Indigenous (or traditional) vegetables (e.g. Amaranth - Amaranthus spp.; African nightshade - Solanum scabrum; African eggplant - S. aetiopicum; jute mallow - Corchorus olitorius; bitter leaf - Venomia amygdalina, etc.) have had an important historical role to play in the farming and consumption systems across sub-Saharan Africa. They are particularly suitable crops for resource-poor farmers for they are easy to grow and require minimal external inputs, unlike exotic import vegetables. They are an integral component to many traditional dishes, and are a cheap and easily accessible source of nutrients for both the rural and urban population. On a unit cost basis they are nutritionally rich, contributing micronutrients and increasing the bioavailability and absorption of micronutrients from staple foods, provided that they are prepared and cooked properly to maintain their nutritional value and consumed regularly.

Despite their numerous benefits, research work on IV crops in sub-Saharan Africa has been quite scarce. Most studies have concentrated on species identification and nutrient analysis of IVs, and with few notable exceptions studies have tended to focus on rural areas.

In the recent years it has been noted that the cultivation of IVs is declining. Modernisation and the onset of the market economy in Africa have meant that scientific agronomic research and development has shifted over to exotic crops that are suitable for export. This is true especially in urban areas. Because of this, and because the indigenous knowledge on the production methods, preservation, use and nutritive value is not being systematically transmitted from one generation to the next, IV crops are tending to disappear, with the consequent loss in biodiversity. On the other side, examples from South East Asia (i.e. Thailand) show that IVs have a good potential to be exploited commercially. There, urban supermarkets increasingly stock a wide variety of IVs for affluent consumers. Similarly, in some East African countries, supermarkets such as 'Shoprite' are beginning to sell IVs, however limited to Amaranth and African Nightshade. It is essential that small and resource scarce farmers be enabled to participate in such a development.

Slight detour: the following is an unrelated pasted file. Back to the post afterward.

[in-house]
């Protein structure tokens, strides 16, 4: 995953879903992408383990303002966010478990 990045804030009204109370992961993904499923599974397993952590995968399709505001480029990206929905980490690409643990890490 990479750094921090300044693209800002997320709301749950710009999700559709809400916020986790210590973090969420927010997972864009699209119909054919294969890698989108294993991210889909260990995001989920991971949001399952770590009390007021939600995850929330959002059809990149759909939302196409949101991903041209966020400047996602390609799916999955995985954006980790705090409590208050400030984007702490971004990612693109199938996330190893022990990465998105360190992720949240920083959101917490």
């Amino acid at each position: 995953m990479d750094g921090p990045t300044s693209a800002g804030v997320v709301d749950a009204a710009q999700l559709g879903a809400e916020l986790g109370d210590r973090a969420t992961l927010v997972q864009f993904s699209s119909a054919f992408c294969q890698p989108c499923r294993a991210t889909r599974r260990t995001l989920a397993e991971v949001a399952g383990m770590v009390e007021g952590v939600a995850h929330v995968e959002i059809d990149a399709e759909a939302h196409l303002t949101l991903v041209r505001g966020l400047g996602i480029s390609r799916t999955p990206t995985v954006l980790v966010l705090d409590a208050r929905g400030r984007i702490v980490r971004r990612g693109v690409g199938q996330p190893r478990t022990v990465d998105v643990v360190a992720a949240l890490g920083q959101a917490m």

Notwithstanding the various production and policy constraints that still need to be addressed, the production of IVs within urban areas offers many potential benefits, for example:

  • Vegetable crop diversification (improved biodiversity), introducing products of high nutritional quality;
  • Lower cost production systems (since IVs often require fewer inputs compared to exotic imports);
  • Sustainable production practices (since IVs are better suited to the climatic/environmental conditions and require fewer or no pesticides);
  • Marketing advantages resulting from the crop diversification and alternative production systems (e.g. a greater range of crops so there are less chances of gluts occurring because of overproduction of a few crops; middle-class consumers have a preference and demand for pesticide-free vegetables;
  • Income generation opportunities for women, since the production of IVs is often the domain of women farmers, whereas men tend to dominate the exotic crop sector;
  • Identifications of new domestic and export niche markets (i.e. for African expatriates in Europe).



last updated: 11/12/2006